Trying ClojureScript Patches
Improvements to ClojureScript are very much community driven. One easy way to help is to try out proposed ClojureScript patches.
By doing this, you provide needed coverage relative to diverse environments and codebases. This produces immense value—relative to the effort required—and greatly reduces the burden in ascertaining whether a given patch is valid, won't cause regressions, etc.
How easy is it? It really doesn't need to involve more than applying a patch and using it. Here's how:
- Select a patch you find interesting. Check the Screenable list for a ticket, and download its patch (listed under Attachments).
- In a temporary directory, clone ClojureScript:
git clone https://github.com/clojure/clojurescript
- Go into the
clojurescriptdirectory, and apply the patch you downloaded:
git apply ~/Downloads/CLJS-1234.patch
- Build the compiler:
- Note the version number, and incorporate it into your build tooling.
You will see output like:
[INFO] Building ClojureScript 1.8.123.
If you are using Leiningen, simply update your
:dependencies to reflect this version:
If your project instead makes direct use of the shipping
cljs.jar, you can make your own by executing
That's it! Just use the patched compiler. That—in and of itself—is helpful.
Here are additional things that you can do to further help.
Comment in the relevant ticket with your findings. This is useful, even if things work for you.
Sometimes, when running
git apply, you will find that a given patch cannot be applied. This can happen if the ClojureScript codebase has evolved in a way that causes a conflict with the patch. In this case, a comment in the ticket is useful.
If possible, try excersising the patch's fix or enhancement. Use it for a few days to see if it happens to cause any regressions within your project. Run your project's unit tests to see if they still pass with the patched compiler.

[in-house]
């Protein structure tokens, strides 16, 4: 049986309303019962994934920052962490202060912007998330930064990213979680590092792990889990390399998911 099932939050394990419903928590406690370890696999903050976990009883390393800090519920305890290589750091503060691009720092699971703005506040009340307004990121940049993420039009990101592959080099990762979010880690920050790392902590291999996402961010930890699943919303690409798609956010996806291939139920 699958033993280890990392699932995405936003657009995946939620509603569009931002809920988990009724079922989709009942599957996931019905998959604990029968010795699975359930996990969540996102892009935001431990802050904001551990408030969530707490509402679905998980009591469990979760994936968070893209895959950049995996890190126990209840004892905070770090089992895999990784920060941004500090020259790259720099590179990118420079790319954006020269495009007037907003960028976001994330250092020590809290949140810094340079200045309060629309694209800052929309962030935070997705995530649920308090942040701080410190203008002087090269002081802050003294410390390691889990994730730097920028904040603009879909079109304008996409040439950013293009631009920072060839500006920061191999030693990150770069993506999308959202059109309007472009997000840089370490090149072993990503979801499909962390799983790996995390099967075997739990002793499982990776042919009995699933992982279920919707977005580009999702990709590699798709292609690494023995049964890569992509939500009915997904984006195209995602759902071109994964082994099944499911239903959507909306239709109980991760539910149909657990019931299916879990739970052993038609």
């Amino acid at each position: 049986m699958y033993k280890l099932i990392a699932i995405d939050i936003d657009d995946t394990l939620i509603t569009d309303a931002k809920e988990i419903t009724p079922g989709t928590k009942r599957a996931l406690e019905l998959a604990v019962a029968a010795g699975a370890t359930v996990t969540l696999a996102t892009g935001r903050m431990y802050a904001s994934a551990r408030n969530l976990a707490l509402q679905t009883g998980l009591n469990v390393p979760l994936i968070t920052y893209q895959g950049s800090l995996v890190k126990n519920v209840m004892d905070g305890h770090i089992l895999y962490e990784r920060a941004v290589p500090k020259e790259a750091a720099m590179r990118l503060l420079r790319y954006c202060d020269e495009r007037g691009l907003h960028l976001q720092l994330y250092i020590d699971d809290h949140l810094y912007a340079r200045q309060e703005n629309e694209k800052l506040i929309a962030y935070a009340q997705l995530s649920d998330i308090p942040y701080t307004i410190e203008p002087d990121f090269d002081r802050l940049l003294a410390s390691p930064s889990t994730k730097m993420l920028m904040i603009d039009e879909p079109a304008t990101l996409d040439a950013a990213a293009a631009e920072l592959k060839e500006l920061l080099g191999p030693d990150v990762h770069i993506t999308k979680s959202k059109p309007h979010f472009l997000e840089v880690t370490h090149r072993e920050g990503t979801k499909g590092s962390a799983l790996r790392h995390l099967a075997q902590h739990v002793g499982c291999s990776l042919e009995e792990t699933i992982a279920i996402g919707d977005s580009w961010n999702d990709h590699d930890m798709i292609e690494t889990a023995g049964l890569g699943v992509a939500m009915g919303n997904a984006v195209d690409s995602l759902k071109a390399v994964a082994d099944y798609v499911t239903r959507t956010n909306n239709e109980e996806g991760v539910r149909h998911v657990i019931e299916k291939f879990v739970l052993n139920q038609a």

If you see something wrong, remember that you are really trying a patched version of master. So, sometimes it is necessary to back up and try using an unpatched build of the ClojureScript compiler in order to tell whether it is the patch that is causing a problem, or if there is simply a regression in master. In the former case, comment on the patch ticket, and in the latter, it may make sense to log a new JIRA ticket.
The above covers applying and testing a single patch. But, if you are going to be “soaking” things, running with a patched version for a while, you can get more bang for your buck by trying multiple patches. To do this, just download the patches, and apply them all at once:
git apply ~/Downloads/*.patch.
If you are feeling adventurous, you can actually run the patched compiler's unit tests. This takes a little work to set up, but once done, it is an easy check you can help do.
Look at the code in the patch. It may be difficult to see the specifics of what it is doing, but, then again, you might see something that gives you an idea or two on how to break things. Also, oftentimes this illustrates that it is not that difficult to patch the compiler—maybe it would inspire you to contribute.
I'd say, regardless of what happens, there is a decent chance that you will ultimately see any given patch in some future release, and you will almost certainly see the changes in master. So, one benefit for you is that you get a preview of things—a leg up on knowing whether anything breaks for your setup.
Hope this helps, and inspires you to help in this regard. In my opinion, this is a really easy way for the ClojureScript community at large to make a difference!